Who's in Charge of Our Minds? The Interpreter. One of the most fascinating discoveries of modern neuroscience is that the brain is a collection of distinct modules (grouped, highly connected neurons) performing specific functions rather than a unified system.
We'll get to why this is so important when we introduce The Interpreter later on. This modular organization of the human brain is considered one of the key properties that sets us apart from animals. The Difference Between Rationality and Intelligence. Photo ARE you intelligent — or rational?
The question may sound redundant, but in recent years researchers have demonstrated just how distinct those two cognitive attributes actually are. It all started in the early 1970s, when the psychologists Daniel Kahneman and Amos Tversky conducted an influential series of experiments showing that all of us, even highly intelligent people, are prone to irrationality. Across a wide range of scenarios, the experiments revealed, people tend to make decisions based on intuition rather than reason. Rationality more important than intelligence: IQ tests miss detecting some rational thinking skills totally « EDUCATION IN JAPAN COMMUNITY Blog. … says an expert on human development and applied psychology at the University of Toronto.
He says “institutions still devote far more attention and resources to intelligence than to teaching people how to think in order to reach their goals.” Only recently have psychologists come up with the tools to measure rational and irrational thinking. The article suggests that RQ tests or Rational Quotient tests could be constructed that would be “highly useful” to eliminate errors in medical and legal decision-making for example. It also suggests that schools, businesses and government should focus on those rational thinking skills that intelligence tests miss. The kind of smart that IQ tests miss Tuesday, April 7, 2009 By Keith Stanovich IN 2002, cognitive scientist Daniel Kahneman of Princeton University won the Nobel Prize in Economics for work done with his longtime collaborator Amos Tversky (who died in 1996). The thinking errors they uncovered are not trivial mistakes in a parlour game. Myths about Rationality on Psych Central.
Rationality has been a popular topic of discussion for many years.
There is a huge body of literature, popular and scholarly, that addresses rational thinking skills. It seems as if everyone has an opinion on rationality. Rationality is often misunderstood, and the word loses its importance when it is defined in terms so broad or ambiguous that it can mean virtually anything. This confusion has contributed to myths concerning rationality. In a recent interview I asked cognitive scientist Keith Stanovich: Critical Thinking: What is True and What to Do. Many researchers suggest that a key characteristic of critical thinking is the ability to recognize one’s own fallibility when evaluating and generating evidence — recognizing the danger of weighing evidence according to one’s own beliefs.
The expanding literature on informal reasoning emphasizes the importance of detaching one’s own beliefs from the process of argument evaluation (Kuhn, 2007; Stanovich & Stanovich, 2010). The emphasis placed on unbiased reasoning processes has led researchers to highlight the importance of decontextualized reasoning. For example (Stanovich & Stanovich, 2010, p. 196): Kelley (1990) argues that “the ability to step back from our train of thought . . . . is a virtue because it is the only way to check the results of our thinking, the only way to avoid jumping to conclusions, the only way to stay in touch with the facts” (p. 6).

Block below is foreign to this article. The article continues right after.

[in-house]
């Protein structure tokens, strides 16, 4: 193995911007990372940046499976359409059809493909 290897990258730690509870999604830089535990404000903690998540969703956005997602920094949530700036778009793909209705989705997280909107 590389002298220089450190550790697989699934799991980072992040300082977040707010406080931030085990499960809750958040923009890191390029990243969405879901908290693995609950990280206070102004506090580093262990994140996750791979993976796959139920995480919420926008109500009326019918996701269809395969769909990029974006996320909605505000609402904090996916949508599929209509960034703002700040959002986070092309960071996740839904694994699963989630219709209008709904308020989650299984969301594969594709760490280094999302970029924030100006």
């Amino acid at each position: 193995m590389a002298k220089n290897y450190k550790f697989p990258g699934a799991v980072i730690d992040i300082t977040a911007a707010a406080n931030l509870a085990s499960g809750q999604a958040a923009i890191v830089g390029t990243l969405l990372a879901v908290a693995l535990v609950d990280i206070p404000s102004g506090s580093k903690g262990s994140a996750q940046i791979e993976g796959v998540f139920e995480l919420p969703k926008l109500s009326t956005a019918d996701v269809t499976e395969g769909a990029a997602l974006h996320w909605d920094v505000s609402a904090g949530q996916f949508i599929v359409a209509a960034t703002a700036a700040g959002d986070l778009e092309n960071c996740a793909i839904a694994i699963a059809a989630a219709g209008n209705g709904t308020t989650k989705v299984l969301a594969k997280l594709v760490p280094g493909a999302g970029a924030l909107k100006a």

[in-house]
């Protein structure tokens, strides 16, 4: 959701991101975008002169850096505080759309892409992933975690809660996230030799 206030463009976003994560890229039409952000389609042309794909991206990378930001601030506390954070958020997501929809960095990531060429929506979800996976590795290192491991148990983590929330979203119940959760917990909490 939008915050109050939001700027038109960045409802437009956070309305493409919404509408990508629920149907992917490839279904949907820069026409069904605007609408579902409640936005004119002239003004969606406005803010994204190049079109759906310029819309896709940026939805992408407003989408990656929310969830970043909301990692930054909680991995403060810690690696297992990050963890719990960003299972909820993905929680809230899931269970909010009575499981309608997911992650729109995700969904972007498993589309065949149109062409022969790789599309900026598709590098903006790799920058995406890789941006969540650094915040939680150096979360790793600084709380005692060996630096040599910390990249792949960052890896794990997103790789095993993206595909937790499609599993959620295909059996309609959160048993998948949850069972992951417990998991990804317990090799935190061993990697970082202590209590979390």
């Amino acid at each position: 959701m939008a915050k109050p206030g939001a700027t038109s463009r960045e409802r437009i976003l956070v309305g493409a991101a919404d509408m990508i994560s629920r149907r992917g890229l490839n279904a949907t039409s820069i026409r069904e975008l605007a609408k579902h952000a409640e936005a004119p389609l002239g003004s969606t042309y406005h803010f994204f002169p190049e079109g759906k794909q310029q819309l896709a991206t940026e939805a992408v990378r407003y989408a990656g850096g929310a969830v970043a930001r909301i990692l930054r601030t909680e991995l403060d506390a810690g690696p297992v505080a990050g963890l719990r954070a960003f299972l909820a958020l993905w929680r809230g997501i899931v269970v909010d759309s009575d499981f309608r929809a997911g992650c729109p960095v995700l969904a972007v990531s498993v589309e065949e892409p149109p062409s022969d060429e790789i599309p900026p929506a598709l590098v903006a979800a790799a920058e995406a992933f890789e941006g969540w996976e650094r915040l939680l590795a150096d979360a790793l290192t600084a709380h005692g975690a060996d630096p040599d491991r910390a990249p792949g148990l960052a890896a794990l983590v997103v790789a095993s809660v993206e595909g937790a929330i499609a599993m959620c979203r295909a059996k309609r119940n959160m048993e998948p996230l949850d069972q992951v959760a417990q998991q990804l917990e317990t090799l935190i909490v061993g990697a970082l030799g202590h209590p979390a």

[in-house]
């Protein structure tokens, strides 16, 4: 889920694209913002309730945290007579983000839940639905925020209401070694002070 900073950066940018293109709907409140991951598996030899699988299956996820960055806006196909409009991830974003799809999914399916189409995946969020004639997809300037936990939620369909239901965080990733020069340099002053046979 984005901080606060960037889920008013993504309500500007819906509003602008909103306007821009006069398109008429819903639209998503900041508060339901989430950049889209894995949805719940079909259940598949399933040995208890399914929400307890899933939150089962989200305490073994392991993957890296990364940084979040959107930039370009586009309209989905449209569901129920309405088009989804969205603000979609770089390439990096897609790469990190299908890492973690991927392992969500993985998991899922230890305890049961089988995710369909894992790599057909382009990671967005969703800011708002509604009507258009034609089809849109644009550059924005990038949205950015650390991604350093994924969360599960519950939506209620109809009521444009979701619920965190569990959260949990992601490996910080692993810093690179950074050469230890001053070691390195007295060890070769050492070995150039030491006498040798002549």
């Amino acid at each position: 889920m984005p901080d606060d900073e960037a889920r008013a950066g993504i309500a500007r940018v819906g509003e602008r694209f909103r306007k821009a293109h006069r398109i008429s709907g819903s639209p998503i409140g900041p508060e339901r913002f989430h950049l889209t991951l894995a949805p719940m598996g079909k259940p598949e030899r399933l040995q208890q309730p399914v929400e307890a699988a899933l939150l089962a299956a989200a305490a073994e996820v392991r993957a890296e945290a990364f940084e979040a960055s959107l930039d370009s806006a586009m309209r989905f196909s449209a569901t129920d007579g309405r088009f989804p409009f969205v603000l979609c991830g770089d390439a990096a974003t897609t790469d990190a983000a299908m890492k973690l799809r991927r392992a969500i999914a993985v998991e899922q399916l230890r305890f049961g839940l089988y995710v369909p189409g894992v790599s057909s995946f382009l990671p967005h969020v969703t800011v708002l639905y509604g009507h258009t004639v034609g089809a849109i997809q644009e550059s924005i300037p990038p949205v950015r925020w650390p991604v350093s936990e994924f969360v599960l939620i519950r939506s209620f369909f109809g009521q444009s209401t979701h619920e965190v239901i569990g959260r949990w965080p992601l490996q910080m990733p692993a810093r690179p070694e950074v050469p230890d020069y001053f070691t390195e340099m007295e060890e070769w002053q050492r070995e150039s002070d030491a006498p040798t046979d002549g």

Baba Shiv: How to Make Better Decisions. The mental model theory of thinking and reasoning. The mental model theory has been extensively tested and experiments have corroborated several tell-tale signs of the use of mental models: A mental model represents one possibility, capturing what is common to all the different ways in which the possibility may occur.
Mental models represent explicitly what is true, but not what is false. These characteristics lead naive reasoners into systematic errors.The greater the number of models that a task elicits, and the greater the complexity of individual models, the poorer performance is. Reasoners focus on a subset of the possible models of multiple-model problems – often just a single model – and are led to erroneous conclusions and irrational decisions.Procedures for reasoning with mental models rely on counterexamples to refute invalid inferences; they establish validity by ensuring that a conclusion holds over all the models of the premises. Mental models provide a unified account of deductive, probabilistic, and modal reasoning. The Simple Logical Puzzle That Shows How Illogical People Are. In the 1960s, the English psychologist Peter Wason devised an experiment that would revolutionize his field.
This clever puzzle, known as the “Wason selection task,” is often claimed to be “the single most investigated experimental paradigm in the psychology of reasoning,” in the words of one textbook author. Wason was a funny and clever man and an idiosyncratic thinker. His great insight was to treat reasoning as an enigma, something to scrutinize both critically and playfully. He told his colleagues, for instance, that he would familiarize himself with their work only after doing his own experiments, so as not to bias his own mind. He also said that before running experiments, researchers—quixotically—should never really know exactly why they were doing them. Wason tells you that if a card shows an even number on one face, then its opposite face is blue.
But if it’s irrational, why are we prone to do it?